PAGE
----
The State Education Department
State Review Officer
Application of a CHILD WITH A DISABILITY, by his guardians, for review of a determination of a hearing officer relating to the provision of educational services by the Board of Education of the Springville-Griffith Institute Central School District
Andrew Cuddy, Esq., attorney for petitioner
Hodgson Russ, LLP, attorneys for respondent, Jerome D. Schad, Esq, of counsel
Petitioners appeal from an impartial hearing officer’s decision that found that the claims raised by petitioners were moot because petitioners and the district had agreed to a change of placement, the school year was over, and the student was no longer attending a school in the district. The appeal must be sustained in part.
Respondent asks that I excuse its delay in answering the petition, which was served upon it on or about February 3, 2003. However, after reviewing their submission, I find that respondent has not established a good cause for its delay of approximately six months. Therefore, I will not accept its answer (Application of a Child with a Disability, Appeal No. 01-028; Application of a Child with a Disability, Appeal No. 00-017). Nonetheless, I am required to examine the entire record (34 C.F.R. § 300.510[b][i]) and to make an independent decision (20 U.S.C. § 1415[g]) based solely on the record (8 NYCRR 279.3 (Arlington Cent. Sch. Dist. v. State Review Officer, 293 A.D.2d 671 [2d Dept 2002]).
At the time of the hearing, the student was fifteen years old, in the tenth grade and had been classified as other health impaired. The student was diagnosed with Adjustment Disorder, Attention Deficit Hyperactivity Disorder (ADHD), auditory processing disorder, and expressive writing disorder. On September 26, 2002 the child's guardian sent a letter to the district outlining items that had not been addressed in the student's individualized education program (IEP), but had been recommended by the committee on special education (CSE) (Exhibits D-5 and D-42). The IEP was updated on October 30 to include those items including an updated Functional Behavioral Assessment (FBA) and Behavior Intervention Plan (BIP). The purpose of these behavioral interventions were to decrease the number of times the student was not in his assigned area and to decrease the number of missing or incomplete homework assignments. During that first semester, the student was suspended once in school and once outside of school for smoking. During each suspension, the student was provided with instruction.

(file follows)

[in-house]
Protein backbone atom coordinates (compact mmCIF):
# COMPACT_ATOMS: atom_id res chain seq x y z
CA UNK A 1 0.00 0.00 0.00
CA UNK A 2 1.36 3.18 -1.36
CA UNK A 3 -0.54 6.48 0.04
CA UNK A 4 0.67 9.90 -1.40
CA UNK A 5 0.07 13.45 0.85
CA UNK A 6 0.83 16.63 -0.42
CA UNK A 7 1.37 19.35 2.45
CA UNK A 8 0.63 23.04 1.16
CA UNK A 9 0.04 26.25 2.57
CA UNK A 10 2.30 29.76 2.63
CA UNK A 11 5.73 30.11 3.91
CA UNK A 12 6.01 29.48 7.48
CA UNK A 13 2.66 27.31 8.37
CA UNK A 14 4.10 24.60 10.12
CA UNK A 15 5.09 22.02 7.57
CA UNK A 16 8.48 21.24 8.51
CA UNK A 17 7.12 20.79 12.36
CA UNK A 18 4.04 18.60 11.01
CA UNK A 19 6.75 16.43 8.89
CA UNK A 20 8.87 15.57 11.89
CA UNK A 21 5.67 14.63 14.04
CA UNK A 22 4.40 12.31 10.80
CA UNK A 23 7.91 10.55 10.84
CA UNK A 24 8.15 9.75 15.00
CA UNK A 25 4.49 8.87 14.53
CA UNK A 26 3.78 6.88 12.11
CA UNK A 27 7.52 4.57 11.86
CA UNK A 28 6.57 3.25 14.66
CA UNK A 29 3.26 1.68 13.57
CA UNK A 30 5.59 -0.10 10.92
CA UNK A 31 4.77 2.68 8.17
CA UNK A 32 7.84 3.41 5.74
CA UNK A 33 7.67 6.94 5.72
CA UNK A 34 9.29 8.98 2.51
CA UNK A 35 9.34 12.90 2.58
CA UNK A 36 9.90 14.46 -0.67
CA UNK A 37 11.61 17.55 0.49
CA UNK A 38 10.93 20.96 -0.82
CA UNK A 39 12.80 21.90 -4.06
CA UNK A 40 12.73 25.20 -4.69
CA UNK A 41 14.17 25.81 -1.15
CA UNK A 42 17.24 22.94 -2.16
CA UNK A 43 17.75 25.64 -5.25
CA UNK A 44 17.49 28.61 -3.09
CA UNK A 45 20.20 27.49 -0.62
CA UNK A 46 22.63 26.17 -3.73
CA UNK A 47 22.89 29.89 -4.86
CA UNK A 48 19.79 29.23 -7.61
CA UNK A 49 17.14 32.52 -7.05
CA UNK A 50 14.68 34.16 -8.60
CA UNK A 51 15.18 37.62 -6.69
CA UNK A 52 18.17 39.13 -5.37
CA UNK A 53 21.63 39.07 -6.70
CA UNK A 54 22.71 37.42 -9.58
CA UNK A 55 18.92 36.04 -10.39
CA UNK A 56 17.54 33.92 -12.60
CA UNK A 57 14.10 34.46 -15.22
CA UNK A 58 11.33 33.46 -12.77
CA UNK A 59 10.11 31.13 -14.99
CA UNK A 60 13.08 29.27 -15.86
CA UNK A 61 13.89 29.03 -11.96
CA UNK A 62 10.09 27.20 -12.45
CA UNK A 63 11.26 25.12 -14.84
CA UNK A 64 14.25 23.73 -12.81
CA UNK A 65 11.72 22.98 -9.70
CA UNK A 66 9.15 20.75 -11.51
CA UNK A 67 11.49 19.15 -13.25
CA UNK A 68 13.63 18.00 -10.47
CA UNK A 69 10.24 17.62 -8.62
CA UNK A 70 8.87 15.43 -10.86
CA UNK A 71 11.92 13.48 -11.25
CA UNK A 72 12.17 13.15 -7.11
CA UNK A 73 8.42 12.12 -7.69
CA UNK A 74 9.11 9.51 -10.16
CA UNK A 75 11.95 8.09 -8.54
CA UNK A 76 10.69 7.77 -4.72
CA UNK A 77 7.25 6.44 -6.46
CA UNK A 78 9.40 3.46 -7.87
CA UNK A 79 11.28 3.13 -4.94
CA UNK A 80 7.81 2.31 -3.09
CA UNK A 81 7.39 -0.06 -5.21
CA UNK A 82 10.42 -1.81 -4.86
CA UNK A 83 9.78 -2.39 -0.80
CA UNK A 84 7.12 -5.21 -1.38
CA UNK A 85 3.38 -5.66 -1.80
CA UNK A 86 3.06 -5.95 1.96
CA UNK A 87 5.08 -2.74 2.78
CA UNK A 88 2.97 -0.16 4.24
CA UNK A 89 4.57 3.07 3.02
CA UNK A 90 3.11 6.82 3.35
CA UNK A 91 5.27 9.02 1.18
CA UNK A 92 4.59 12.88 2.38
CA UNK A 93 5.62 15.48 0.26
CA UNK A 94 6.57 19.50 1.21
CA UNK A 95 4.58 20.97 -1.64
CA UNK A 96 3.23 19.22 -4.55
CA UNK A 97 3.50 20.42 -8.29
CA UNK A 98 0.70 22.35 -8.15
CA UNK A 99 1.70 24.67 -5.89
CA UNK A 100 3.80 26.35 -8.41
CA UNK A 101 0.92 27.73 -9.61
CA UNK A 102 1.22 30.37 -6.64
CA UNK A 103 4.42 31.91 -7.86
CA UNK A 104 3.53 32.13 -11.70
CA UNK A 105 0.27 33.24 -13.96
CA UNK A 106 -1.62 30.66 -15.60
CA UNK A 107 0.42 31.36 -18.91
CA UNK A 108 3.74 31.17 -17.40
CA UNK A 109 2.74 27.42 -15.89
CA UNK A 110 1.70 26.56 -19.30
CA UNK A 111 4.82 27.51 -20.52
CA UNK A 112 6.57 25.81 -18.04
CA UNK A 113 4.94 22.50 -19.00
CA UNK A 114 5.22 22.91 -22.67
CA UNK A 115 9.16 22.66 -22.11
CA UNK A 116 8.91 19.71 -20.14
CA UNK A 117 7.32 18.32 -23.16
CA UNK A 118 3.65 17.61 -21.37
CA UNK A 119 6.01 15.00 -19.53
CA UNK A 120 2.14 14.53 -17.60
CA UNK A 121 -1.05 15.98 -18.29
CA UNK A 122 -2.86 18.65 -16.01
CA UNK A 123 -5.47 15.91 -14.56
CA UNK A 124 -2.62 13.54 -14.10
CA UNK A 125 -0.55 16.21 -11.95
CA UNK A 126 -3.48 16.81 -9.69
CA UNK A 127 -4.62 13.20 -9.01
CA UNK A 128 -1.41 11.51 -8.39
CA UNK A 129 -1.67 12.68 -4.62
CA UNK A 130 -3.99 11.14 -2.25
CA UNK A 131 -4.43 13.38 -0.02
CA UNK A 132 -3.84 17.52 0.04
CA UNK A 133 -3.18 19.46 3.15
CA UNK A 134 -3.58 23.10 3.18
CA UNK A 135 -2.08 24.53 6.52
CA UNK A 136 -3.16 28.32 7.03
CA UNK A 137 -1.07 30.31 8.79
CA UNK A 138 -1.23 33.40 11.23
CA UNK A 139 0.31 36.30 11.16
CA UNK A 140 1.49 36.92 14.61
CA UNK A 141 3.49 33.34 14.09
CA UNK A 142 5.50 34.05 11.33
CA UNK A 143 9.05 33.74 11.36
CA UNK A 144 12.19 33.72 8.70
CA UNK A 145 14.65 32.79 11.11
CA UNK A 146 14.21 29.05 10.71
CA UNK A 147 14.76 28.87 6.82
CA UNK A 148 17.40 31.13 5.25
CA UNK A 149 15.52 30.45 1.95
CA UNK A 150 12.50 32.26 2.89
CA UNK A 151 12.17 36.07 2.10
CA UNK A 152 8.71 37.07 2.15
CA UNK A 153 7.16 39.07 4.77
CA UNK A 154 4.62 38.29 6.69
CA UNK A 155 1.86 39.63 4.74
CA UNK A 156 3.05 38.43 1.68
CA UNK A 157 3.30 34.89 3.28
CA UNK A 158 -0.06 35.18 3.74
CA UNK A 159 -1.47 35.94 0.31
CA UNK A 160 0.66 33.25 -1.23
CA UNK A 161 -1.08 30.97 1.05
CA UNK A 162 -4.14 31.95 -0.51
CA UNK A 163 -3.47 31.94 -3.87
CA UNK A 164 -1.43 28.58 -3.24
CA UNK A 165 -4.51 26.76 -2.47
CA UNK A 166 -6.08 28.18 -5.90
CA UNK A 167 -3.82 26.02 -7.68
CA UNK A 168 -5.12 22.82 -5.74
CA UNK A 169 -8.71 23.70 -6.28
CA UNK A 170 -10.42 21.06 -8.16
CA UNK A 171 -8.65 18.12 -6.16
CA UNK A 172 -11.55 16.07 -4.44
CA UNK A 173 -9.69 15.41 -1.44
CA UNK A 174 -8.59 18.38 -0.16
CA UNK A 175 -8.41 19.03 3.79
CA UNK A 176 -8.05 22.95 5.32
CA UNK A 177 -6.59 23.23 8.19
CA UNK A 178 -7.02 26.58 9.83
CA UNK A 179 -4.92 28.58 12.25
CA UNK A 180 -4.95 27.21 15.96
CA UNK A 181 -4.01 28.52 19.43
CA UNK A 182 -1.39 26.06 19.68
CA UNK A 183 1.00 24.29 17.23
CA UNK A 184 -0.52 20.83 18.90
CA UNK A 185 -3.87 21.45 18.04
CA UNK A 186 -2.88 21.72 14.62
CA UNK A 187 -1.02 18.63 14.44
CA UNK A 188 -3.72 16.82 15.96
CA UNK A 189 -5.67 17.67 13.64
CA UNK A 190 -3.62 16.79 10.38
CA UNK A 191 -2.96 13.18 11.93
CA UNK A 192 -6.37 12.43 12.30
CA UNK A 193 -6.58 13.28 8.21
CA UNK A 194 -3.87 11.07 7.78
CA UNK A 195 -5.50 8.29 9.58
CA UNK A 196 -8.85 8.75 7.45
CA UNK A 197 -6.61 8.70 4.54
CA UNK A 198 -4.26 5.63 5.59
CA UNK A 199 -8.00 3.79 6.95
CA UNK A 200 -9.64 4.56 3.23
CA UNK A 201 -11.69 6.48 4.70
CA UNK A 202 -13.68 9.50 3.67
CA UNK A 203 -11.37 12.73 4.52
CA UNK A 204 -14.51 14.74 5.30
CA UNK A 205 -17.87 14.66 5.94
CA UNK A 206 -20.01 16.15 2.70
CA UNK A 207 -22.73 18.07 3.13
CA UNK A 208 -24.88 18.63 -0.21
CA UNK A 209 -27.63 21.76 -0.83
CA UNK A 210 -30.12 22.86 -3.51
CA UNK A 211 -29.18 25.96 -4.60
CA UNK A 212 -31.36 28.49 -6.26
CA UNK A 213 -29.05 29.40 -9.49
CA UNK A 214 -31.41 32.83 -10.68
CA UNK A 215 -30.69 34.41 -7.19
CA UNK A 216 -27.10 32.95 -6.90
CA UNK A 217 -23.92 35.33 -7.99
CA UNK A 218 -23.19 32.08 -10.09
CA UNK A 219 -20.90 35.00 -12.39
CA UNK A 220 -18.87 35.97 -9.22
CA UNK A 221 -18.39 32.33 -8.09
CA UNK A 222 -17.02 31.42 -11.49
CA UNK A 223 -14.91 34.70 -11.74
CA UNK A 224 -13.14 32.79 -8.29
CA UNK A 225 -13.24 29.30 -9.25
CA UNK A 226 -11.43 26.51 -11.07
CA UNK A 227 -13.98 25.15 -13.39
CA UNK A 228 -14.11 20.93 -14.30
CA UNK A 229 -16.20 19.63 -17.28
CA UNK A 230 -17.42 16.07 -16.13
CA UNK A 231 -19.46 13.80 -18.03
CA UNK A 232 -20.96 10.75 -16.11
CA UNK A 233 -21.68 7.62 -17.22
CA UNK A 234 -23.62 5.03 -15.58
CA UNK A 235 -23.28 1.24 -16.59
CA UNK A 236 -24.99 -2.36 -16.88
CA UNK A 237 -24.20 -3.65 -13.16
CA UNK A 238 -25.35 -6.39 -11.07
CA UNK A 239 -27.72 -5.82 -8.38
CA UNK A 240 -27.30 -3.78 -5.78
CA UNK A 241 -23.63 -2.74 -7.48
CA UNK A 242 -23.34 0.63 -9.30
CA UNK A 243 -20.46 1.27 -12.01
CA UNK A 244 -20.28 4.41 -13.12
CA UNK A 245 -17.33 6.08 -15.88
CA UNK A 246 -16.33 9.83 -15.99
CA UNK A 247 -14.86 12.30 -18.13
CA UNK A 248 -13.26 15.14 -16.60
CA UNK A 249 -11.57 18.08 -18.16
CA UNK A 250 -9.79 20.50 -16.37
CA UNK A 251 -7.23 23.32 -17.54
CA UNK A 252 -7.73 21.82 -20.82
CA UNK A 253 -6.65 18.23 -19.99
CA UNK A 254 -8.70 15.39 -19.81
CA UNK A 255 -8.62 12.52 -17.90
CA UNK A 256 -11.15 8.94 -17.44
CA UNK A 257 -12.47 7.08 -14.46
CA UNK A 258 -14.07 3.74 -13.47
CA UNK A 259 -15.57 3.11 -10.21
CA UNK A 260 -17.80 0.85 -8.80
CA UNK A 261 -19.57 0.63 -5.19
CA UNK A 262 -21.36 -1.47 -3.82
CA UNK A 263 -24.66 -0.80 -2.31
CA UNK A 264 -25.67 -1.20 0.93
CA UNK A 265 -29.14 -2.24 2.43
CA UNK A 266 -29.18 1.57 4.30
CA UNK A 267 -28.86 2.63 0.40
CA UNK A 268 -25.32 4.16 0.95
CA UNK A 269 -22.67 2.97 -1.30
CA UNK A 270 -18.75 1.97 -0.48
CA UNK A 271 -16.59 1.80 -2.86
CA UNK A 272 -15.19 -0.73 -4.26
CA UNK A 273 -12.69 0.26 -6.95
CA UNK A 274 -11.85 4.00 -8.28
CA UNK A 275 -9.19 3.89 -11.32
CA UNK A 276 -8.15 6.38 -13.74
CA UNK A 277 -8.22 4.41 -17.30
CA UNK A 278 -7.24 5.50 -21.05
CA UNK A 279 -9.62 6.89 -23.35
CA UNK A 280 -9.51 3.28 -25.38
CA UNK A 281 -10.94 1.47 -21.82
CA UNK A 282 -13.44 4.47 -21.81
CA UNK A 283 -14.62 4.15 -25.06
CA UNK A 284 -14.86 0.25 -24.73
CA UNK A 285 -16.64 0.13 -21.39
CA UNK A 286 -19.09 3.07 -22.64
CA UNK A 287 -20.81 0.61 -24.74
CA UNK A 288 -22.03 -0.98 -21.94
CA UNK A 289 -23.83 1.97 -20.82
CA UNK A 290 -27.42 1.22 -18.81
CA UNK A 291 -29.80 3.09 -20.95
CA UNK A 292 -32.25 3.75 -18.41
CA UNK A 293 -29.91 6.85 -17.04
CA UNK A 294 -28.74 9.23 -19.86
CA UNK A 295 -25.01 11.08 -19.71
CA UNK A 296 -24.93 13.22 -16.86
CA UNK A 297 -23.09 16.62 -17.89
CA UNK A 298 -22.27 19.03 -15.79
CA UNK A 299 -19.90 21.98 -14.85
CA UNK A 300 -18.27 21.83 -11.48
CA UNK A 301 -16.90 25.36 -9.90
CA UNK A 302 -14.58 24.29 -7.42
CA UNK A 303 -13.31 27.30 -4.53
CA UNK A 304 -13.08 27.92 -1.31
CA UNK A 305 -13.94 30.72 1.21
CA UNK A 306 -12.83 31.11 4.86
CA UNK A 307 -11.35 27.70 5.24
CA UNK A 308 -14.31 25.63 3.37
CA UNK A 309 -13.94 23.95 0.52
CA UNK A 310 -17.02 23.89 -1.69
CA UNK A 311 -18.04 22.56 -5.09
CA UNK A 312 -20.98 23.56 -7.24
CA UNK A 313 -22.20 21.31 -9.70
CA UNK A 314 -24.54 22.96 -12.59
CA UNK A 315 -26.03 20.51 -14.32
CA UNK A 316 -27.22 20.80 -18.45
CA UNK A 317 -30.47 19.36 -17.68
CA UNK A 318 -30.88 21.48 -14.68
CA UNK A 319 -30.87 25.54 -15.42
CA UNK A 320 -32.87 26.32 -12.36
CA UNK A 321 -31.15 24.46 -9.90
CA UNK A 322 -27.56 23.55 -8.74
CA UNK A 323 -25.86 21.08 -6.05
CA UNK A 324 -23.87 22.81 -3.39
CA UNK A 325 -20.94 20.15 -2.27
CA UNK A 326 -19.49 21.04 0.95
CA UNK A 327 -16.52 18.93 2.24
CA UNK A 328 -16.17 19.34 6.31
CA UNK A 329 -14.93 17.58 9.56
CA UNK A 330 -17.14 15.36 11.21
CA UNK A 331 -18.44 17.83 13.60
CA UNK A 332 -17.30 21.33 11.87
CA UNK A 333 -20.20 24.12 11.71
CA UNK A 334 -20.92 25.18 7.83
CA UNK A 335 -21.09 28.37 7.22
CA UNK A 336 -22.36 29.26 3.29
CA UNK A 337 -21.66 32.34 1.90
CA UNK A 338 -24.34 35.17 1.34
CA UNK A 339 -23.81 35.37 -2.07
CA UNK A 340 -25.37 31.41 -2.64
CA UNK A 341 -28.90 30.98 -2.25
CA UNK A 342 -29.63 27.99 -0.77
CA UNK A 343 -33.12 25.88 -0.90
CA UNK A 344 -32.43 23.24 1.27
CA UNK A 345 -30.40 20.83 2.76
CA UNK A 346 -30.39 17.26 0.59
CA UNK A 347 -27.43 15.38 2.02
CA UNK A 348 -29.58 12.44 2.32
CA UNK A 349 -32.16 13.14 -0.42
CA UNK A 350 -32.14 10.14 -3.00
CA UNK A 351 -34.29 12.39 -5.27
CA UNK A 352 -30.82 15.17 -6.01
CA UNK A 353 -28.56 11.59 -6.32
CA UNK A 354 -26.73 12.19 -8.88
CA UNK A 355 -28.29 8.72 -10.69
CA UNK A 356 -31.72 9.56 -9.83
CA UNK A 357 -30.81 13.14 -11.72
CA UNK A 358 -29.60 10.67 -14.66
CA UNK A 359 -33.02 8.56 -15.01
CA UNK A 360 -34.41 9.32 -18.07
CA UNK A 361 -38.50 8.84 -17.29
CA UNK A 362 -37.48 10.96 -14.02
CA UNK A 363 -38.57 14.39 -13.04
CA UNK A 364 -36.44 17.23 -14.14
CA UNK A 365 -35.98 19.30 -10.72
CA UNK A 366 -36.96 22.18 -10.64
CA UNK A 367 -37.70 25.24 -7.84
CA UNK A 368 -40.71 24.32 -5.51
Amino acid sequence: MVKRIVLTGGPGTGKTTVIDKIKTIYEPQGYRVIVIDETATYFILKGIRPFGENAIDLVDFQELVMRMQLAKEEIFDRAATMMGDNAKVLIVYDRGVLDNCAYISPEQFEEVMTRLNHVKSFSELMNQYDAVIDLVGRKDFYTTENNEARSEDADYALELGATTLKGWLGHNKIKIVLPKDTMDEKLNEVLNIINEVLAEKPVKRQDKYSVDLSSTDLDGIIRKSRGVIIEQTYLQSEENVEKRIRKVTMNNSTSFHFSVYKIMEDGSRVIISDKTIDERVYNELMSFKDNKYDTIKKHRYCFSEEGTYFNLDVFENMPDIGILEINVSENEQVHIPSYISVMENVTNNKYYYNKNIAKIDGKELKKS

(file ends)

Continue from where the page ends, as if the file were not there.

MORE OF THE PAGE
In January 2002 a request was made for an impartial hearing. The district and the guardians agreed on additional changes to the IEP and a settlement was explored but failed to materialize (Transcript p. 10). The impartial hearing began on April 8, 2002 and continued on twelve separate dates until October 24, 2002. At the April 18, 2002 hearing the guardians asked for coordination of services between the school and the student's private drug counselor, but were unwilling to provide a release for the district to obtain the information and coordinate the services. In April 2002 the student was arrested for possession of and being under the influence of marijuana. A CSE manifestation meeting was held. The CSE determined that the student's IEP was inappropriate and an Interim Alternative Placement was required. On May 7, 2002 the CSE recommended that the student be placed in a day treatment program to treat his depression and addiction. The student and his guardians agreed to placement at the Ormsby Center (Center) on May 30, 2002 for the remainder of the school year (Exhibit Z-22). However, on his first day at the Center, the student was arrested for petit larceny and spent seven days in jail. The student was subsequently placed at Renaissance House, an inpatient treatment facility for adolescents with addictions.
During his incarceration, the student received no educational services because the district did not know where the student was located. The guardians requested and the district agreed to provide compensatory services for the time the student missed due to his incarceration, and to provide instruction to the student while he was in the residential drug rehabilitation center.
On January 6, 2003 the impartial hearing officer dismissed the claim as moot. Petitioners appeal from the decision of the impartial hearing officer because they believe the issues were not moot. Petitioners maintain that the CSE failed to comply with the notice requirements for transition services, that the IEP from September until May was inadequate, that the transition services were inadequate, and that the district unreasonably delayed the hearing.
Petitioners claim that the IEP developed by the district in September was inadequate because it did not recognize that the student's addiction was a manifestation of his disability. Petitioners point to the fact that in May 2002 the district recognized this fact and found the student's IEP inappropriate and that an alternative placement was required. Petitioners also believe that the student required more curriculum modifications because he was failing (Transcript p. 33).